I think the video you were proposing on 5 year bans was a great idea, and I don't know why you didn't do it.

J Rogers replied 4 months ago   #5

Well some of this is on the pardon applicant to ensure that they have complied with the requirements to obtain a pardon. The government can only go so far in terms of change since people have to accept some of this responsibility. We also have not really had any issues with the local police check. The 5-10 year waiting period has to be fixed at the upper level of govt. It is fine to talk about it here, but I have never been one to sit around in a group session and just talk about change. People need to contact their govt in large numbers and make their voices known. Obviously, not much will happen if they do not.

Also, this actually ties into how we deal with these pardon cases. We do a lot of things that are not posted in this forum. We have been doing something special with these pardons since 2019 but have not listed it here. Initially, it was a test program, but it indeed seems to work and will prevent a lot of problems with the local police check. It could just be me, but I am not in the habit of posting every single thing that I do on any social media platform. Btw I am not referring to either of you.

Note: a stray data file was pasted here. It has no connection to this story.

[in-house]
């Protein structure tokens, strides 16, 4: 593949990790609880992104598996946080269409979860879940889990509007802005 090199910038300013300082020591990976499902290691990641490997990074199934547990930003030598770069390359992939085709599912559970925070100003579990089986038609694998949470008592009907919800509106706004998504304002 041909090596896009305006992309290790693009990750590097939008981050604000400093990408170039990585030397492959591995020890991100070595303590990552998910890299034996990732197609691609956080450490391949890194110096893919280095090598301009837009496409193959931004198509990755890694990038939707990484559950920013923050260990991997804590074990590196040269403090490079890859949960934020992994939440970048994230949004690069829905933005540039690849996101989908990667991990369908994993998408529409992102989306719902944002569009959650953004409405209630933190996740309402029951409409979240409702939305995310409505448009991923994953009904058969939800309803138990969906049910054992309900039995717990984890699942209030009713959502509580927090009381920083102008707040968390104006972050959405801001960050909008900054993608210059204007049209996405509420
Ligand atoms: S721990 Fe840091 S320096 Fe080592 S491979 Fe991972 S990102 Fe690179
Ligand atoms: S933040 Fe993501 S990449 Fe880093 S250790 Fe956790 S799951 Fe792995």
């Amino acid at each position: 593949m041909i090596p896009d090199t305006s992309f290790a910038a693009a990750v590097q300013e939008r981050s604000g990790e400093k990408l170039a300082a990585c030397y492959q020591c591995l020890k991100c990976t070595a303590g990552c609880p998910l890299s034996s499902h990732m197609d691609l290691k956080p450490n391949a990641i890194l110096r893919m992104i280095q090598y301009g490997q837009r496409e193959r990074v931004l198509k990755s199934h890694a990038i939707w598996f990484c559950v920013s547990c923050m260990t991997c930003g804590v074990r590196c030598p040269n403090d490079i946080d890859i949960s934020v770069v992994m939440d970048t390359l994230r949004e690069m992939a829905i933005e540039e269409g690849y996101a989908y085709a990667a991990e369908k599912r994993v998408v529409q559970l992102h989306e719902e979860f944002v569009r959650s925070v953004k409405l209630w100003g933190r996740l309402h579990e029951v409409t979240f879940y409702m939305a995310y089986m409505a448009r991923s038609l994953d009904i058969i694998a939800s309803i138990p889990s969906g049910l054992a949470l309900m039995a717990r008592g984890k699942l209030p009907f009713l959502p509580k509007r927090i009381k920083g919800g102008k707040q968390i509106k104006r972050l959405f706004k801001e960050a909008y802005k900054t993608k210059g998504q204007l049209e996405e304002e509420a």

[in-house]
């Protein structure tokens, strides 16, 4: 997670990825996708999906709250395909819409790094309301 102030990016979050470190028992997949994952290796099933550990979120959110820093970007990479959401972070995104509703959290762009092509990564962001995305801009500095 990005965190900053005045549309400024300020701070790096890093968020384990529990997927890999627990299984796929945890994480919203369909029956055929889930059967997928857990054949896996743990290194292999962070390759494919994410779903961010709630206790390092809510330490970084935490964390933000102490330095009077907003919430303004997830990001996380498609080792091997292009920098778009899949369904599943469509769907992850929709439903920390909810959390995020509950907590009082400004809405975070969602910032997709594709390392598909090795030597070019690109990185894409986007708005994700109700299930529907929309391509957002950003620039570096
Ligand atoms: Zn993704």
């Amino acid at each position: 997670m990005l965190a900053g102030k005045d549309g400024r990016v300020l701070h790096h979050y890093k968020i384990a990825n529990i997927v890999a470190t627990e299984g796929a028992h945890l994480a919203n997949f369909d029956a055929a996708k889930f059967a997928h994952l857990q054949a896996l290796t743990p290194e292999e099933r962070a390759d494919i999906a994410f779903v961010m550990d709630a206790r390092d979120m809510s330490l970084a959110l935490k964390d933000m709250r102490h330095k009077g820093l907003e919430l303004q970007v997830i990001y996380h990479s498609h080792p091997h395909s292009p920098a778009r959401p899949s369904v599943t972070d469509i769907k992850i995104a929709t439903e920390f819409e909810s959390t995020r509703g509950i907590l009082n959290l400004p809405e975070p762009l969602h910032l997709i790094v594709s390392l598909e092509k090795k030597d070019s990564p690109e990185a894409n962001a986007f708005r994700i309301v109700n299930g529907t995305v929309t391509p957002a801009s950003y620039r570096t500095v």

I will do a video and explain how this problem does not impact us as much. The video will also tie into why we made the one about people doing their own pardon if it is a simple case. A junior version of the following title below will only be used members in our new Criminal Record Elimination Department. This department will not just focus on "Canadian Pardons" only. I welcome your input and can reach out to you to see how you may benefit on this venture.

Ken Scott
Senior Criminal Record Elimination Intelligence Analyst
888 908-3841
604 332-9213

KSCOTT replied 4 months ago   #4

Thank fully, I don't have much trouble with local checks here, however, you are right - they can really mess up the process if not done right. I did have a RCMP detachment exclude information, and I got a proposal to deny from the Parole Board, based on information the RCMP "omitted", to us, but supplied to the Parole Board later, it added a ton of extra work.

Michelle replied 4 months ago   #3

@Michelle I touched on how disappointed we all were at the lack of action after the consultations of 2016 and how the cannabis pardon was a waste of time. But I focused on the local police check issue because Peel is frustrating and she is a MP from Brampton.

So what you proposed is a great idea. Imagine we get an MP interested in making REAL changes. That would be fantastic.

J Rogers replied 4 months ago   #2

I will contact her to talk about the 5 and 10 year waiting time, also the fines that were missed and paid, and having to wait 5 or 10 years from the date the fine was paid, even if 25 years have passed since conviction. This is my biggest issue I have with the process.

Michelle replied 4 months ago   #1